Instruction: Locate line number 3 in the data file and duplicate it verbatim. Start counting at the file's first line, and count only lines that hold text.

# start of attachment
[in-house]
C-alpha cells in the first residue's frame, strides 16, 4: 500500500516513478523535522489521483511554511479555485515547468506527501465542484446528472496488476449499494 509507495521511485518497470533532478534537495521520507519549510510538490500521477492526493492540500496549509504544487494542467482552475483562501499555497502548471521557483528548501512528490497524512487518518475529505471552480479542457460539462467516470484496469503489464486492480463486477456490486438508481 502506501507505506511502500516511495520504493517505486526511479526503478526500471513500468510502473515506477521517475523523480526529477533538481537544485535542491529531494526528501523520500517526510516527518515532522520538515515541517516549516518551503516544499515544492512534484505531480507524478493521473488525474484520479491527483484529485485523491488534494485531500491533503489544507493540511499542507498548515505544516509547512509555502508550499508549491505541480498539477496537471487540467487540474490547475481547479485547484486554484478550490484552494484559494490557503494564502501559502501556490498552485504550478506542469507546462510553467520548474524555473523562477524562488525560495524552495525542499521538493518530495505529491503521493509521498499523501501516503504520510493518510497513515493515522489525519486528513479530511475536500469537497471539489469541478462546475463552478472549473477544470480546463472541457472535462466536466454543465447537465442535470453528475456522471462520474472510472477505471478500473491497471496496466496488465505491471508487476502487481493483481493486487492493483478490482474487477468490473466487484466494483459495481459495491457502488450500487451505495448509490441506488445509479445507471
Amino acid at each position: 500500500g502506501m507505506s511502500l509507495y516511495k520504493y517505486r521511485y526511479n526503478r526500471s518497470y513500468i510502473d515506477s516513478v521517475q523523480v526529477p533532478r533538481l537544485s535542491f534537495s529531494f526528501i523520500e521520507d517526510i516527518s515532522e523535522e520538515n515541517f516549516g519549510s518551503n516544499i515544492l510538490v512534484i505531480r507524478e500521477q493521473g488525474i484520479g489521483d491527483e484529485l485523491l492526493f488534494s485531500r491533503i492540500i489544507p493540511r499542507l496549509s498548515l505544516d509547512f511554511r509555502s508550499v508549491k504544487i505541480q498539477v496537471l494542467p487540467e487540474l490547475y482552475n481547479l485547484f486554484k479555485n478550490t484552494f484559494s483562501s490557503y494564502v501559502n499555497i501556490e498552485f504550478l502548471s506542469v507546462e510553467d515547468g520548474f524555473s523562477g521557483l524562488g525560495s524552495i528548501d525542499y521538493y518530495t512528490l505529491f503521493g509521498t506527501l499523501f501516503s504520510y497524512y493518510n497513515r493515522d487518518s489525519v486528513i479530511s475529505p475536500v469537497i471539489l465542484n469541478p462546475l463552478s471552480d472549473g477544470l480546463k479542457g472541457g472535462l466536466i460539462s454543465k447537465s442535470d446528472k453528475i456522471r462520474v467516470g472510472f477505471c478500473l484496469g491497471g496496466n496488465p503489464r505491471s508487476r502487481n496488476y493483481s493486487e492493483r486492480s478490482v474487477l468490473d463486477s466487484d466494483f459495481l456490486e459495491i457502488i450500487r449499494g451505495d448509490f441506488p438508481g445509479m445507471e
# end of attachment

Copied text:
Amino acid at each position: 500500500g502506501m507505506s511502500l509507495y516511495k520504493y517505486r521511485y526511479n526503478r526500471s518497470y513500468i510502473d515506477s516513478v521517475q523523480v526529477p533532478r533538481l537544485s535542491f534537495s529531494f526528501i523520500e521520507d517526510i516527518s515532522e523535522e520538515n515541517f516549516g519549510s518551503n516544499i515544492l510538490v512534484i505531480r507524478e500521477q493521473g488525474i484520479g489521483d491527483e484529485l485523491l492526493f488534494s485531500r491533503i492540500i489544507p493540511r499542507l496549509s498548515l505544516d509547512f511554511r509555502s508550499v508549491k504544487i505541480q498539477v496537471l494542467p487540467e487540474l490547475y482552475n481547479l485547484f486554484k479555485n478550490t484552494f484559494s483562501s490557503y494564502v501559502n499555497i501556490e498552485f504550478l502548471s506542469v507546462e510553467d515547468g520548474f524555473s523562477g521557483l524562488g525560495s524552495i528548501d525542499y521538493y518530495t512528490l505529491f503521493g509521498t506527501l499523501f501516503s504520510y497524512y493518510n497513515r493515522d487518518s489525519v486528513i479530511s475529505p475536500v469537497i471539489l465542484n469541478p462546475l463552478s471552480d472549473g477544470l480546463k479542457g472541457g472535462l466536466i460539462s454543465k447537465s442535470d446528472k453528475i456522471r462520474v467516470g472510472f477505471c478500473l484496469g491497471g496496466n496488465p503489464r505491471s508487476r502487481n496488476y493483481s493486487e492493483r486492480s478490482v474487477l468490473d463486477s466487484d466494483f459495481l456490486e459495491i457502488i450500487r449499494g451505495d448509490f441506488p438508481g445509479m445507471e